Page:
Attorneys seeking customer refunds from SCE&G for its failed multibillion-dollar nuclear power plant accused the utility Monday of breaking its promises to its ratepayers.
The utility promised that if its customers paid higher rates while two nuclear reactors were being built in Fairfield County, they would get lower rates later, they said.
“If you pay for a benefit in advance, you should receive that benefit,” attorney Gibson Solomon told S.C. Judge John Hayes III in a daylong hearing at the Richland County courthouse.
But SCE&G customers wound up with nothing when the SCANA subsidiary and its junior partner, the state-owned Santee Cooper utility, abandoned the project. Now, Solomon told Hayes, those customers should get compensation for years of higher electric rates.
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“We are saying, ‘Give us the benefit or pay us damages,’ ” Solomon said, calling SCE&G’s 700,000-plus ratepayers’ the “forced financiers” of a project that was “negligently made and voluntarily abandoned.”
Solomon is one of the lead lawyers in a class-action lawsuit brought by LeBrian Cleckley, a ratepayer. Lawyers for four similar lawsuits also attended.
No date has been set for the suit to go to trial. The main issue at Monday’s hearing was whether the suit even should be heard in a S.C. court. The S.C. Public Service Commission, a regulatory agency, usually oversees utility rate cases.
SCE&G attorney James Becker told Hayes he should dismiss Cleckley’s lawsuit.
“Let this play out in front of the Public Service Commission!” urged Becker. “Let it play out in front of the (S.C.) Supreme Court!”
Becker cited numerous Supreme Court decisions, legal principles and doctrines, statutes and even court rules — every one of which, he argued, bans ratepayers from using S.C. courts to pursue rate grievances.
“This court cannot hear those claims,” said Becker, a specialist in class-action, business litigation. He added rate issues are complex and state judges “lack the expertise” to handle them.
But the attorneys for other plaintiffs told Hayes that Becker’s arguments defied reason.
Attorney Daniel Haltiwanger argued SCE&G’s behavior — taking ratepayers’ money and failing to build a nuclear plant that saved customers’ money — amounted to an unlawful “taking,” or seizure, of the ratepayers’ property.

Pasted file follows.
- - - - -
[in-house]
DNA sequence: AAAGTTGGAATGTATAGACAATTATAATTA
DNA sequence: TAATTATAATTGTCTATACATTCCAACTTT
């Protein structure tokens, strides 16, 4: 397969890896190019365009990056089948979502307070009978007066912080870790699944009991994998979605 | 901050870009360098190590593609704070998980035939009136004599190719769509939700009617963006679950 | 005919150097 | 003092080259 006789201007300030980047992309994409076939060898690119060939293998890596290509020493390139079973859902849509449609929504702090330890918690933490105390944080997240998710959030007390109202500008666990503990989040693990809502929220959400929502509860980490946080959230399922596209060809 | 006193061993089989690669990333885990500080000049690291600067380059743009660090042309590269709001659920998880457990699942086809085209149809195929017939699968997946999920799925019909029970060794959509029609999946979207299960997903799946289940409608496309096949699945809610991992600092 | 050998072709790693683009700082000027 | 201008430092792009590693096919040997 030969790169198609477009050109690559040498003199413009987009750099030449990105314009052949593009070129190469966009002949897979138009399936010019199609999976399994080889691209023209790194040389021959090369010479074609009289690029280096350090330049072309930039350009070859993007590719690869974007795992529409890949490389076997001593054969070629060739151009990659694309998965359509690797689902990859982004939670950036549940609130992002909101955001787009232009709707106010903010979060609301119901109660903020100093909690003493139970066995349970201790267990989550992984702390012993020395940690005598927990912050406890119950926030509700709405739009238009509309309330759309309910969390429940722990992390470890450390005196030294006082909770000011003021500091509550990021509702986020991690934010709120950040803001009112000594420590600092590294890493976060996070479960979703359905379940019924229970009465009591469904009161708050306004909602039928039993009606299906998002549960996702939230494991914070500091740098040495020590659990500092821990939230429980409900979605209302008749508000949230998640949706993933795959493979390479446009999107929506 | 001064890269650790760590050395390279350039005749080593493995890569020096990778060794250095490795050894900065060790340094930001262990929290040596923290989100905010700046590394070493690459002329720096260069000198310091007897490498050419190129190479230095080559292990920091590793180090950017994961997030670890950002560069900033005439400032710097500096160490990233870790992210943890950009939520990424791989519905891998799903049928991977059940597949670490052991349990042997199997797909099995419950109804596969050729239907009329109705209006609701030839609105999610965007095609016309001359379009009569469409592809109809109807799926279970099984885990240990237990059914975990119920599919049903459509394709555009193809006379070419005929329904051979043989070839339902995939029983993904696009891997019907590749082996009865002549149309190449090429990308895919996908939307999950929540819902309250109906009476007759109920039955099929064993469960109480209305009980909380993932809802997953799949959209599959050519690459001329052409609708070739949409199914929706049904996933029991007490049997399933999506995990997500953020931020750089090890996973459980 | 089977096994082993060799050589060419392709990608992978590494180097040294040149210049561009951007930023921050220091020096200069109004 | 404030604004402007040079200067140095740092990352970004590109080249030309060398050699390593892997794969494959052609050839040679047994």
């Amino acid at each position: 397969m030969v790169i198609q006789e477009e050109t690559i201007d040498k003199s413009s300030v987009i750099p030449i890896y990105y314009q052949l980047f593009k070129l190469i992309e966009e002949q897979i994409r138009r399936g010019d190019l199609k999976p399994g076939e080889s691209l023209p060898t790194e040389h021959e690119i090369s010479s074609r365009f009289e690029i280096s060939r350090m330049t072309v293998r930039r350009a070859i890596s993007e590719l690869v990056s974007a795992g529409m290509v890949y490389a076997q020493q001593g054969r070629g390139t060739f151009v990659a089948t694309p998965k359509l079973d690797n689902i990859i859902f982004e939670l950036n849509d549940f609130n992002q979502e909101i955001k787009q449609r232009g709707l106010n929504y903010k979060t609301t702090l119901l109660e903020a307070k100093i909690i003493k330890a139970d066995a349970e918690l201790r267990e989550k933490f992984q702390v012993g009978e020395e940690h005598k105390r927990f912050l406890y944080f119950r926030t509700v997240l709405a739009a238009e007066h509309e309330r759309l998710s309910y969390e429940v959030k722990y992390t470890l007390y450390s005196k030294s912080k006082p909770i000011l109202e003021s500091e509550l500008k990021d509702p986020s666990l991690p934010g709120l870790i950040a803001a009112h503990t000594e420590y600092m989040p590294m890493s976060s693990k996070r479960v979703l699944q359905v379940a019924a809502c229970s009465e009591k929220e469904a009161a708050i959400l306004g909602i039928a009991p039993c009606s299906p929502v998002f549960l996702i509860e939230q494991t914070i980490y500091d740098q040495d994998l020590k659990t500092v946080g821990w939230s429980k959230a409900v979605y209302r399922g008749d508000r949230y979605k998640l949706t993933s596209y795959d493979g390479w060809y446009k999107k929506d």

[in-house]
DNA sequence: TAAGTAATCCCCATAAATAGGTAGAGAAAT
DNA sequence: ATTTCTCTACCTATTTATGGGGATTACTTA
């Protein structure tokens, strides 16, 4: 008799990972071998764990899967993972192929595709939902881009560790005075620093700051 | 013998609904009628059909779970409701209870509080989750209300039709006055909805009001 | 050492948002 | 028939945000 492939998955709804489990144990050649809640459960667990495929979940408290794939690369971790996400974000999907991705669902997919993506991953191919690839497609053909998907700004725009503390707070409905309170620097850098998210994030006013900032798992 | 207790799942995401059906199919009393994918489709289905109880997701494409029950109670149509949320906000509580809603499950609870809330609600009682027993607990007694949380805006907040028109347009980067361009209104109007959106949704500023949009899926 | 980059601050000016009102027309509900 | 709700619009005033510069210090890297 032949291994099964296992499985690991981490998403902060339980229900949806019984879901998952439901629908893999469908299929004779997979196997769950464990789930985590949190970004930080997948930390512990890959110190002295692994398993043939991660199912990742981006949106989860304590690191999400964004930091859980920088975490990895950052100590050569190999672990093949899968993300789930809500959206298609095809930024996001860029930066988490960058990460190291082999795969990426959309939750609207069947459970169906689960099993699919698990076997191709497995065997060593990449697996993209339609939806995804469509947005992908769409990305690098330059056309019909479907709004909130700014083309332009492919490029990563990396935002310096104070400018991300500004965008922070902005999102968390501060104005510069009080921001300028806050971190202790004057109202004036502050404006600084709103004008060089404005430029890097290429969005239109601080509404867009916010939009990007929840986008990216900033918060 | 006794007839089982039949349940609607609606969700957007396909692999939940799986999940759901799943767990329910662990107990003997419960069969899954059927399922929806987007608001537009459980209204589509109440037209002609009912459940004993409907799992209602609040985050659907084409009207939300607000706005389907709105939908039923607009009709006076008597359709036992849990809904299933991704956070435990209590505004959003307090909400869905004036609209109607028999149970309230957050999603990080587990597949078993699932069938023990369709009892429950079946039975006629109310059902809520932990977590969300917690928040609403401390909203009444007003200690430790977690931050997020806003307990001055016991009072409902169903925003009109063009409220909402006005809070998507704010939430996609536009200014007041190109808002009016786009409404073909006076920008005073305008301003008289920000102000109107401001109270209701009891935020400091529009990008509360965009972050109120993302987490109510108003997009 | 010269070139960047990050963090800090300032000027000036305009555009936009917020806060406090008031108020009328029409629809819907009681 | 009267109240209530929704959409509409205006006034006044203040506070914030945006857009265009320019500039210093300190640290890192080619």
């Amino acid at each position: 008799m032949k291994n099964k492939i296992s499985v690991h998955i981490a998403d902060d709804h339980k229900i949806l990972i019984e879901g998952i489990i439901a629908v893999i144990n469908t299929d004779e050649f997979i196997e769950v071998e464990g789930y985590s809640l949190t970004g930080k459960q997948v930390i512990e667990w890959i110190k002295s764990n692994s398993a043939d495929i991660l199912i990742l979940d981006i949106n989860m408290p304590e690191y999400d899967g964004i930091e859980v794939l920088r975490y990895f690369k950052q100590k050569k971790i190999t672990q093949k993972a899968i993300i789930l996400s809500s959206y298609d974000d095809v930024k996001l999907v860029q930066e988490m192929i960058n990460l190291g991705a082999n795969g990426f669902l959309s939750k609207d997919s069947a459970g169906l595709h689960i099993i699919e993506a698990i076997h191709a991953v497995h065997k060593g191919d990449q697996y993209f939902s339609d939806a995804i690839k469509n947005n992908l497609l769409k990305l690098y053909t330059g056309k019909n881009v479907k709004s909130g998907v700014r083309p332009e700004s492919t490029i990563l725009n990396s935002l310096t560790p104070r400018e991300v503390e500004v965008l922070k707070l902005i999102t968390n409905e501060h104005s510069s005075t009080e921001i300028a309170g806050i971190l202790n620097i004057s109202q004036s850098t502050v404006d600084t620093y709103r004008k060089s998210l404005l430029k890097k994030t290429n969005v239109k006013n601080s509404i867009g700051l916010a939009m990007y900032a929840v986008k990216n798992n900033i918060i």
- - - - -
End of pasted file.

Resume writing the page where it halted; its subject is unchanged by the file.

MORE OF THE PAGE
Solomon told Hayes that state courts have “the widest possible jurisdiction,” arguing the claims for damages by SCE&G ratepayers could not be brought before the Public Service Commission.
Bob Cook, the top attorney for the S.C. Attorney General’s office, told Hayes a 2007 law, which allowed SCE&G to begin charging ratepayers for the nuclear plant before it started producing power, was “constitutionally suspect,” lawyer’s shorthand for probably unlawful.
The Base Load Review Act “was not enacted in the public interest,” said Cook. “I believe it was enacted in the utility’s interest.”
The 2007 law allowed SCE&G’s to bill ratepayers while building the nuclear reactors. Now abandoned, they never will produce power – a failure that left ratepayers “out in the cold” and paying for “a hole in the ground,” Cook said. “It takes their property without just compensation.”
Some 35 lawyers were in the court’s audience for most of Monday. They included I.S. Leevy-Johnson, who also represents SCANA, and Nelson Mullins lawyer Dwight Drake, who represents Santee Cooper. Plaintiffs’ attorneys included Ed Bell, former U.S. Attorney Pete Strom, Terry Richardson and Bakari Sellers. Also on hand was a team of attorneys from the S.C. Attorney General’s Office, led by Solicitor General Cook.
Under the Base Load Review Act, SCANA levied nine rate hikes to help pay for the nuclear project. Those raised almost $2 billion.
SCE&G also currently is charging its customers $37 million a month — or $27 per customer, on average — to pay for the nuclear project, although construction has stopped.
“We have given them all this money,” Haltiwanger said, “and they have given us nothing in return.”
Judge Hayes made no decision on the case Monday.
Attorneys said it may take him a month or more to rule.
Among the issues he may decide: whether the Base Load Review Act is unconstitutional; whether state courts have jurisdiction over Cleckley’s claims; and whether his suit should be transferred to the Public Service Commission.